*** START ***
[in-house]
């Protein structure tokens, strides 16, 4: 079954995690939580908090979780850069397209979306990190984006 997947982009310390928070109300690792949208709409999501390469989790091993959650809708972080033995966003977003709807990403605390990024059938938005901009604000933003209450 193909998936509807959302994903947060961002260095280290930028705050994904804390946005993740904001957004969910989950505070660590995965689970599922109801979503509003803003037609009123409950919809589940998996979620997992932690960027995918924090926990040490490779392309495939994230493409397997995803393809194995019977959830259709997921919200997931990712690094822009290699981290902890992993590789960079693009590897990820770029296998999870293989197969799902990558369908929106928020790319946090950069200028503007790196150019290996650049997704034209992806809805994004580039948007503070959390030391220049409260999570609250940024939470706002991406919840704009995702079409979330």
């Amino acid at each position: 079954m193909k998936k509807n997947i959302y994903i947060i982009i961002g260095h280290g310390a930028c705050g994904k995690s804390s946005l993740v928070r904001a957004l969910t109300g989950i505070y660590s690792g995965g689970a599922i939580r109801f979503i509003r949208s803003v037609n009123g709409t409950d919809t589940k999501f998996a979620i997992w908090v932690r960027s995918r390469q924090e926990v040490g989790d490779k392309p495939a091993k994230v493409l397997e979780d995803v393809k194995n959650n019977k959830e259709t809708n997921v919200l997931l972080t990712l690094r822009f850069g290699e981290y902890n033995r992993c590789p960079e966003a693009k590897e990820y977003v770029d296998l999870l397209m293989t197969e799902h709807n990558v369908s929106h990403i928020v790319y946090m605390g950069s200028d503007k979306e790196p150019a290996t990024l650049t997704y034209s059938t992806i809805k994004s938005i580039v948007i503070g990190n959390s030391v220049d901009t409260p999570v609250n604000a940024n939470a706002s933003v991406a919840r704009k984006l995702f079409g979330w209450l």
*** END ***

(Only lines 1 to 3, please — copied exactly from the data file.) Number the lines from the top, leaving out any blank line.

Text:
[in-house]
């Protein structure tokens, strides 16, 4: 079954995690939580908090979780850069397209979306990190984006 997947982009310390928070109300690792949208709409999501390469989790091993959650809708972080033995966003977003709807990403605390990024059938938005901009604000933003209450 193909998936509807959302994903947060961002260095280290930028705050994904804390946005993740904001957004969910989950505070660590995965689970599922109801979503509003803003037609009123409950919809589940998996979620997992932690960027995918924090926990040490490779392309495939994230493409397997995803393809194995019977959830259709997921919200997931990712690094822009290699981290902890992993590789960079693009590897990820770029296998999870293989197969799902990558369908929106928020790319946090950069200028503007790196150019290996650049997704034209992806809805994004580039948007503070959390030391220049409260999570609250940024939470706002991406919840704009995702079409979330």
């Amino acid at each position: 079954m193909k998936k509807n997947i959302y994903i947060i982009i961002g260095h280290g310390a930028c705050g994904k995690s804390s946005l993740v928070r904001a957004l969910t109300g989950i505070y660590s690792g995965g689970a599922i939580r109801f979503i509003r949208s803003v037609n009123g709409t409950d919809t589940k999501f998996a979620i997992w908090v932690r960027s995918r390469q924090e926990v040490g989790d490779k392309p495939a091993k994230v493409l397997e979780d995803v393809k194995n959650n019977k959830e259709t809708n997921v919200l997931l972080t990712l690094r822009f850069g290699e981290y902890n033995r992993c590789p960079e966003a693009k590897e990820y977003v770029d296998l999870l397209m293989t197969e799902h709807n990558v369908s929106h990403i928020v790319y946090m605390g950069s200028d503007k979306e790196p150019a290996t990024l650049t997704y034209s059938t992806i809805k994004s938005i580039v948007i503070g990190n959390s030391v220049d901009t409260p999570v609250n604000a940024n939470a706002s933003v991406a919840r704009k984006l995702f079409g979330w209450l």